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Patients ‘overestimated statin benefit when lacking numerical information’

Patients tended to overestimate the benefits of statin treatment when given patient leaflets that only included text-based rather than numerical information, according to a study at one GP practice.

Researchers interviewed 21 patients who were given a prescription for simvastatin and one of three enhanced patient information leaflets, each including extra information on the benefits of treatment.

One of the leaflets gave the extra information in a textual statement, while the other two gave the absolute benefits in numerical terms – one as a number needed to treat (NNT) and one as a natural frequency.

The researchers reported in BMJ Open that patients viewed the benefit information as ‘helpful and useful to know’ and that while the ‘numerical information provided better clarity’, most preferred the textual information for example because it was ‘easy to read’.

However, they also found that participants ‘frequently overestimated the benefits of their medicine and when presented with numerical information about simvastatin this provoked surprise and disappointment’.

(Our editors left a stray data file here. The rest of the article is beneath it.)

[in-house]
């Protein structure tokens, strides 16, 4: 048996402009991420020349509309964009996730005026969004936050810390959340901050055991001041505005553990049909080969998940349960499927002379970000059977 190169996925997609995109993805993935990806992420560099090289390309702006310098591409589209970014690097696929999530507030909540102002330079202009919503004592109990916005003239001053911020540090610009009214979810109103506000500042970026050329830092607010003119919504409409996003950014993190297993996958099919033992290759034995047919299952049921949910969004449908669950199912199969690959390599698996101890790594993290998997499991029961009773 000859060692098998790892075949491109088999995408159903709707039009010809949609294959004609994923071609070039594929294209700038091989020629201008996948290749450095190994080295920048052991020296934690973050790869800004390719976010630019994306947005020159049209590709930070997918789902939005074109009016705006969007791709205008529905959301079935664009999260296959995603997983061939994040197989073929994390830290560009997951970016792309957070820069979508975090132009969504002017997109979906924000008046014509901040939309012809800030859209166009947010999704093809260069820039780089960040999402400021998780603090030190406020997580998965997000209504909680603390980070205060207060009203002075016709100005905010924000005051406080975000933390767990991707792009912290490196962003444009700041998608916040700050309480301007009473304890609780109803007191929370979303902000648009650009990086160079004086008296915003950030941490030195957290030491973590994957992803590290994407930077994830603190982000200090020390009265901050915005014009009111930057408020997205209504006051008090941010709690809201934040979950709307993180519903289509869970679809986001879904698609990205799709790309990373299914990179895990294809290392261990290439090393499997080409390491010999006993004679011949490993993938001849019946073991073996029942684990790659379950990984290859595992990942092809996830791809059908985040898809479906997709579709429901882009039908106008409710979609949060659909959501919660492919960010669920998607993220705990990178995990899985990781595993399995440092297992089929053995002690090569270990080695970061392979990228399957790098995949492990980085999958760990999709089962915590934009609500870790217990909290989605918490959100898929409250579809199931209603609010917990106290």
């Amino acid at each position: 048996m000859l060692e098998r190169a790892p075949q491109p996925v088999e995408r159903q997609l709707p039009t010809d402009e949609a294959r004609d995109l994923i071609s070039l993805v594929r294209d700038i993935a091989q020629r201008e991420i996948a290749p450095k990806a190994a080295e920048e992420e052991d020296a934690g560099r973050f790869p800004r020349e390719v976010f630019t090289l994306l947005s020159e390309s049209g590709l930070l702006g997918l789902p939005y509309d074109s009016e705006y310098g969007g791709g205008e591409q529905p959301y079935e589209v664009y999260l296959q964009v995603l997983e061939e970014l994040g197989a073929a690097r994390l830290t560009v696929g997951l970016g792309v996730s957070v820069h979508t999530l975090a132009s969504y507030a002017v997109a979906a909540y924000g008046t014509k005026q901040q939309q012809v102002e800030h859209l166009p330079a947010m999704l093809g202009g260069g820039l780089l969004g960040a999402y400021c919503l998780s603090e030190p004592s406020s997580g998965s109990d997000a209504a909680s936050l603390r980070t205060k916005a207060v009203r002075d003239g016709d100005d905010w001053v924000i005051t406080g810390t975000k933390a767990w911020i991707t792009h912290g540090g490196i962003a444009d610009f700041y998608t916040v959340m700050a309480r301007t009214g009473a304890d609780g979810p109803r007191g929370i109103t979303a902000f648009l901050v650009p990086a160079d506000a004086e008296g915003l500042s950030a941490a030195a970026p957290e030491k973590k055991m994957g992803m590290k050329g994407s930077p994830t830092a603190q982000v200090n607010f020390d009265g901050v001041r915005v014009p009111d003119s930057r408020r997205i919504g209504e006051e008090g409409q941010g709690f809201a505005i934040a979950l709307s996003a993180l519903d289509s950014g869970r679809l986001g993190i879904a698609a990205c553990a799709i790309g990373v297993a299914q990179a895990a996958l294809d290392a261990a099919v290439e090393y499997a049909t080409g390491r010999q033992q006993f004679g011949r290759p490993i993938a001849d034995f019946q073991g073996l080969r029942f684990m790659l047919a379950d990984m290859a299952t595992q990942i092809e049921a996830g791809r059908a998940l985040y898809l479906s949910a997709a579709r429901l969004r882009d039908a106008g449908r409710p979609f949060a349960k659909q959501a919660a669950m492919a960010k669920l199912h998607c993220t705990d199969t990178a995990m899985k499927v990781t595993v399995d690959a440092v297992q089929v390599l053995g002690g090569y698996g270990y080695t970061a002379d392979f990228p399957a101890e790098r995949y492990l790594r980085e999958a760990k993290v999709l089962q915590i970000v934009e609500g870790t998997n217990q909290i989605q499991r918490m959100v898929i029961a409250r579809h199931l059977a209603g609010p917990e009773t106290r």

Participants largely preferred the natural frequency format, rather than the NNT information which ‘appeared to cause a great deal of confusion’.

The researchers concluded: ‘This study suggests that currently in the absence of the provision of numerical information about benefits many patients overestimate the benefit of their statins.’

However they added that providing numerical information is ’problematic as many people do not understand or value this information’.

Use of patient information leaflets to convey treatment benefits 

Academics from York and Leeds universities, in collaboration with the MHRA,  hypothesised that as patient information leaflets are ‘the only regulated written information a patient receives with their medicines’, they could therefore be ‘part of the solution’ to providing patients with better information about the pros as well as cons of a treatment.

They gave patients leaflets designed to look like patient information leaflets available with UK medicines and using the hypothetical name ‘Rebastatin’ in place of simvastatin

The extra information on benefits was given as:

  • Text: Rebastatin can reduce the chance of you having a heart attack or stroke. It does this by lowering levels of cholesterol and triglycerides in your blood
  • NNT: If 17 people take Rebastatin over the next 5 years, one of them will be prevented from having a heart attack or stroke
  • Natural frequency: In 100 people like you who do not take this medicine, 28 will have a heart attack or stroke. But if they all take Rebastin over the next 5 years, 22 will have a heart attack or stroke.

BMJ Open 2016; available online 2 December



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